Longer than a music video, shorter than a feature film, this is essentially a short film version of Pink Floyd's album "The Final Cut". As such, the visual material is much the same as a ... See full summary »
On August 26, 2006, the sounds of legendary artist David Gilmour filled the air at the shipyard in Gdansk, Poland, where 50,000 cheering fans joined in commemoration of the world-changing ... See full summary »
Having owned the Delicate Sound album for several years I've found it's always one you return to for the Momentary Lapse of Reason tracks- most of which weren't played live again on the Division Bell tour. Although I'm a fan of Roger Waters- era Pink Floyd and his solo work, being 25 my introduction to Floyd was through the David Gilmour- led last days of the band and I still count Momentary Lapse, Delicate Sound, Division Bell and Pulse among my favourite records.
This video should certainly be rereleased properly on DVD (it's currently only available on DVD in a very pricey and hard to find box set also including the CD's), perhaps remastered with some new extra features. Actually as I've just spent £30 on an 18- year old VHS tape EMI will probably release it next week!
Obviously, the main reason people will be interested in this title is for the tracks you can't get on video anywhere else (On The Turning Away, Dogs of War, etc.) but as with Pulse there are a few differences between the album and video tracklistings. The biggest disappointment is that Yet Another Movie and Round and Around are left off but instead you get Signs of Life and One Slip. Shine On is actually only the intro of the song rather then even the shortened "Concert Version" on Pulse but then it is a track Floyd played a lot and you can get it live anywhere (apparently Echoes was also occasionally used as the opener instead on this tour which would have made a much more interesting inclusion). Money is also absent but considering it's on the Pulse video as well as Waters' live In The Flesh DVD that's no great loss and the less overplayed On The Run replaces it anyway.
The style of the concert film (in an American arena rather than Earl's Court) is very different to Pulse too, directed as it is by Wayne Isham- anyone familiar with his flashy live DVD's for Metallica and Def Leppard will be familiar with the director's style- which is often more like watching a music video (some sounds and images intentionally don't match up- although that's not as bad as it sounds) than a live show. But at this point in their career Floyd seemed to be trying to get back to Meddle- era anonymity after The Wall tour so that's probably exactly what they were going for. There's no friendly talking to the audience like in the Pulse video, the band are backed by a massive cast of additional musicians (including a spectacularly mulleted saxophonist) and there's much more emphasis on the light show and some inspired Storm Thorgerson images on the video screen. It's also cool to see Gilmour, Rick Wright and Nick Mason looking so much younger. Also look out for the brilliant p*ss- take credit the band give an R. Waters for "Original Pig Concept" at the end!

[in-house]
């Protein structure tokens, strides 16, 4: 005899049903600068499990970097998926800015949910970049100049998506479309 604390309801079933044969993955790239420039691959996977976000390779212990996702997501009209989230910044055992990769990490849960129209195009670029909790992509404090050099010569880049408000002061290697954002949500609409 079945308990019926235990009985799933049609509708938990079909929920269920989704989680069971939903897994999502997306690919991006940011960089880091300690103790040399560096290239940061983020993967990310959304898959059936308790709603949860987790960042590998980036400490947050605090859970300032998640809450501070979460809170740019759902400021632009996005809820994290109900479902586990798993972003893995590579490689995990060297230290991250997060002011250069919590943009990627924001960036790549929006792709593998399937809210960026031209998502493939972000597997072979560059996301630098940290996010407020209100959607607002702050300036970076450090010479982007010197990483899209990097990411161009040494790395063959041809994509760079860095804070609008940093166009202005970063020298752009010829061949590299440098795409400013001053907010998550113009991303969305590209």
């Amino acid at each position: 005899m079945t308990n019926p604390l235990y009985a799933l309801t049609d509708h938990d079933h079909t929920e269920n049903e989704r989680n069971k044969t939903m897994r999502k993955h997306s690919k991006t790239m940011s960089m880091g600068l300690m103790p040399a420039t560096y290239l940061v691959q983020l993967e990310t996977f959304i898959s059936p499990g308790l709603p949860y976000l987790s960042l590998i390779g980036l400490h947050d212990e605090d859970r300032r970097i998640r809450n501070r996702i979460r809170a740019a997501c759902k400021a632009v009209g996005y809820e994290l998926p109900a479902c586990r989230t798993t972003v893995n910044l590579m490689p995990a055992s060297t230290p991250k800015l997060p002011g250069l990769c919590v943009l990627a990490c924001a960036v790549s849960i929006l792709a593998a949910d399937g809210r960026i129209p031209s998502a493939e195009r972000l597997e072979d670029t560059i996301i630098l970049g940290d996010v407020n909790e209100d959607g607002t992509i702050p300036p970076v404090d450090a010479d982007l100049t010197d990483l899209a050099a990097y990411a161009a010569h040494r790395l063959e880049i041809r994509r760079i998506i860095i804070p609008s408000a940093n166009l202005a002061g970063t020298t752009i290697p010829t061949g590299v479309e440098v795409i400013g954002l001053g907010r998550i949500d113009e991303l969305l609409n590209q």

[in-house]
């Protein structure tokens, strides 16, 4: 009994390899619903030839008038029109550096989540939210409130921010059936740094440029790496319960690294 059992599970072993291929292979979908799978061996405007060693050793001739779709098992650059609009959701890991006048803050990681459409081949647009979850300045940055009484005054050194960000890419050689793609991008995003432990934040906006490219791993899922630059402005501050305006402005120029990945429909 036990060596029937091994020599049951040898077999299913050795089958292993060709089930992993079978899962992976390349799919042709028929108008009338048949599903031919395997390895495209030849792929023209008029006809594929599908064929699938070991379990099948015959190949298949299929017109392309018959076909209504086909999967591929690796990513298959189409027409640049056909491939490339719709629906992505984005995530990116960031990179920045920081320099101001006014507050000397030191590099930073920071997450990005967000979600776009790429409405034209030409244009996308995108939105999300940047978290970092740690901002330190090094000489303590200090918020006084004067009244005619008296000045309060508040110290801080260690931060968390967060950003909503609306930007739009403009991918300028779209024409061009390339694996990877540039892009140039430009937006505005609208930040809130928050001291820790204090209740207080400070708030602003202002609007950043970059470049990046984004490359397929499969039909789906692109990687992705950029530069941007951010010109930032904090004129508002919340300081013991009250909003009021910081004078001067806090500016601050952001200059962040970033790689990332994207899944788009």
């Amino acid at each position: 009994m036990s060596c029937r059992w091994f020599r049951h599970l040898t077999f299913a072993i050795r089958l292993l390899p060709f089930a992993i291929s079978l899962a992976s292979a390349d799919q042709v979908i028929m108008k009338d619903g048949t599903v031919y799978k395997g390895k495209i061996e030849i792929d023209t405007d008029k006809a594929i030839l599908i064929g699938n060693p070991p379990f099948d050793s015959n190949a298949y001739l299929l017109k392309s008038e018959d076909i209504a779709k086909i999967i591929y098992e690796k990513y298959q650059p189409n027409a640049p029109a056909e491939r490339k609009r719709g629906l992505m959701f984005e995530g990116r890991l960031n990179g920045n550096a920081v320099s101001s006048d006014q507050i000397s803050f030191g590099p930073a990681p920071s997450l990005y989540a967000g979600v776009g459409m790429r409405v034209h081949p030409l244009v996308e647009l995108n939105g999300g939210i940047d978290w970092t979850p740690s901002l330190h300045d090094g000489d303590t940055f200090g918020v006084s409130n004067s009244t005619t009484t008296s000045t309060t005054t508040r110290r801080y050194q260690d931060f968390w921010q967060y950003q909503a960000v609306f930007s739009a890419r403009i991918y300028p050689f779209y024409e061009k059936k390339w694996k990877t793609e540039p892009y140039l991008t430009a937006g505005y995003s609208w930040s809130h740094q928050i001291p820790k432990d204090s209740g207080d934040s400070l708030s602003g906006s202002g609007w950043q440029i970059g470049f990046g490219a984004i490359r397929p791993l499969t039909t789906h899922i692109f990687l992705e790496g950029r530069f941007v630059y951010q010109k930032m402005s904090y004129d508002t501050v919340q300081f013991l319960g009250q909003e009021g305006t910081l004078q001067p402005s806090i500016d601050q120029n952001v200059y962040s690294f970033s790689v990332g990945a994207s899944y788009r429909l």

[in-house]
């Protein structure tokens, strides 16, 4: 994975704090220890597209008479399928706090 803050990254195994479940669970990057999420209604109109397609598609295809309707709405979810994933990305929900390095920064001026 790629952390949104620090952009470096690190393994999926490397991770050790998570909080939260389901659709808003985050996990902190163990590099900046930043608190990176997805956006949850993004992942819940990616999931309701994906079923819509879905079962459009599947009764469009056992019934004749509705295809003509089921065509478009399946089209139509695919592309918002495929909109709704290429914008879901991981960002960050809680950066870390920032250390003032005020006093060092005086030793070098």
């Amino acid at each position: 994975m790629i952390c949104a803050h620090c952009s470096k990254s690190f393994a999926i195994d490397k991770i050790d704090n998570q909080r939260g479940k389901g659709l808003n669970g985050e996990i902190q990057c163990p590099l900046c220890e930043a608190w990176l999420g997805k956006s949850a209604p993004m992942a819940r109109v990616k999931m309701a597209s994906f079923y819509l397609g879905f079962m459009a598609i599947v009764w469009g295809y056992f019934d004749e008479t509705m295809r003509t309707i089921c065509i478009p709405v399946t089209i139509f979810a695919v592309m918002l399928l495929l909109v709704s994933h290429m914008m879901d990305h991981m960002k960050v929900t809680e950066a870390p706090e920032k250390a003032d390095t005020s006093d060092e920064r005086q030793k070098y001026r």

Considering there is now a visual record of every other era of Pink Floyd (the '60's Syd Barrett days with the Live in London DVD, the experimental Meddle era with Live in Pompeii, the Waters years with The Wall film and Gilmour's version of the band with this and Pulse) it would be truly great if somebody could unearth some concert footage from the band's truly greatest (and democratic) years between Dark Side of the Moon in '73 and Animals in '77 when Waters and Gilmour worked so brilliantly together and even let the other two write the occasional song. Numerous sources have said over the years that at least audio recordings probably exist from that time so how about a massive, officially released CD/DVD live box of stuff from the golden age?
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